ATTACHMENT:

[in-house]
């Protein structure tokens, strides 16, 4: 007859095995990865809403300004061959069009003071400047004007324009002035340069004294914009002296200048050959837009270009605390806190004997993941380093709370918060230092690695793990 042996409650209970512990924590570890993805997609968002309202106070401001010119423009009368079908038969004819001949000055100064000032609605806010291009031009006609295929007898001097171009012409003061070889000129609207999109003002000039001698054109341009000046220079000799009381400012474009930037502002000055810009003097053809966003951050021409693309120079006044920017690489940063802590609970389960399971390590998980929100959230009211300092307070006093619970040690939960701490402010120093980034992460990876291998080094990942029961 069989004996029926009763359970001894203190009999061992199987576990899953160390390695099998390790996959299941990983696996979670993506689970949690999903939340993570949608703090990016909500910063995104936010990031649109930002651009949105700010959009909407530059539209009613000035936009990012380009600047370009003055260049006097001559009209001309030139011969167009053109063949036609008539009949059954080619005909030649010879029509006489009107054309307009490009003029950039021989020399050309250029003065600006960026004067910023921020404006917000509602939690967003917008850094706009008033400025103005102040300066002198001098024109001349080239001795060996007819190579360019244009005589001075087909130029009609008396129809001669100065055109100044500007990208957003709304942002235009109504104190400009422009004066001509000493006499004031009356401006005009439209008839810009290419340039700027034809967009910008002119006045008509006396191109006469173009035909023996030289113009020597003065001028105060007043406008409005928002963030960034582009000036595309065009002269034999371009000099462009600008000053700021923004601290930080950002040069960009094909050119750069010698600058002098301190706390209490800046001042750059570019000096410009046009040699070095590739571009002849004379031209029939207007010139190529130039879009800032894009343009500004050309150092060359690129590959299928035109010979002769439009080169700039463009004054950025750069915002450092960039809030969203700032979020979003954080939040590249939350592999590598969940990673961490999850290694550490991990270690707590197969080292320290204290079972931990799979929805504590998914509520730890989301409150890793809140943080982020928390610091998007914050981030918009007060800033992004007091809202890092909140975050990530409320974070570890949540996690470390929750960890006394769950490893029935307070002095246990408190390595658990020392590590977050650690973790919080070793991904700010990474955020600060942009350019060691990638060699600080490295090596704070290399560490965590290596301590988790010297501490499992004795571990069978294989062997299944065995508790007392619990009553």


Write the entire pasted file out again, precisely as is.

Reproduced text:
[in-house]
């Protein structure tokens, strides 16, 4: 007859095995990865809403300004061959069009003071400047004007324009002035340069004294914009002296200048050959837009270009605390806190004997993941380093709370918060230092690695793990 042996409650209970512990924590570890993805997609968002309202106070401001010119423009009368079908038969004819001949000055100064000032609605806010291009031009006609295929007898001097171009012409003061070889000129609207999109003002000039001698054109341009000046220079000799009381400012474009930037502002000055810009003097053809966003951050021409693309120079006044920017690489940063802590609970389960399971390590998980929100959230009211300092307070006093619970040690939960701490402010120093980034992460990876291998080094990942029961 069989004996029926009763359970001894203190009999061992199987576990899953160390390695099998390790996959299941990983696996979670993506689970949690999903939340993570949608703090990016909500910063995104936010990031649109930002651009949105700010959009909407530059539209009613000035936009990012380009600047370009003055260049006097001559009209001309030139011969167009053109063949036609008539009949059954080619005909030649010879029509006489009107054309307009490009003029950039021989020399050309250029003065600006960026004067910023921020404006917000509602939690967003917008850094706009008033400025103005102040300066002198001098024109001349080239001795060996007819190579360019244009005589001075087909130029009609008396129809001669100065055109100044500007990208957003709304942002235009109504104190400009422009004066001509000493006499004031009356401006005009439209008839810009290419340039700027034809967009910008002119006045008509006396191109006469173009035909023996030289113009020597003065001028105060007043406008409005928002963030960034582009000036595309065009002269034999371009000099462009600008000053700021923004601290930080950002040069960009094909050119750069010698600058002098301190706390209490800046001042750059570019000096410009046009040699070095590739571009002849004379031209029939207007010139190529130039879009800032894009343009500004050309150092060359690129590959299928035109010979002769439009080169700039463009004054950025750069915002450092960039809030969203700032979020979003954080939040590249939350592999590598969940990673961490999850290694550490991990270690707590197969080292320290204290079972931990799979929805504590998914509520730890989301409150890793809140943080982020928390610091998007914050981030918009007060800033992004007091809202890092909140975050990530409320974070570890949540996690470390929750960890006394769950490893029935307070002095246990408190390595658990020392590590977050650690973790919080070793991904700010990474955020600060942009350019060691990638060699600080490295090596704070290399560490965590290596301590988790010297501490499992004795571990069978294989062997299944065995508790007392619990009553």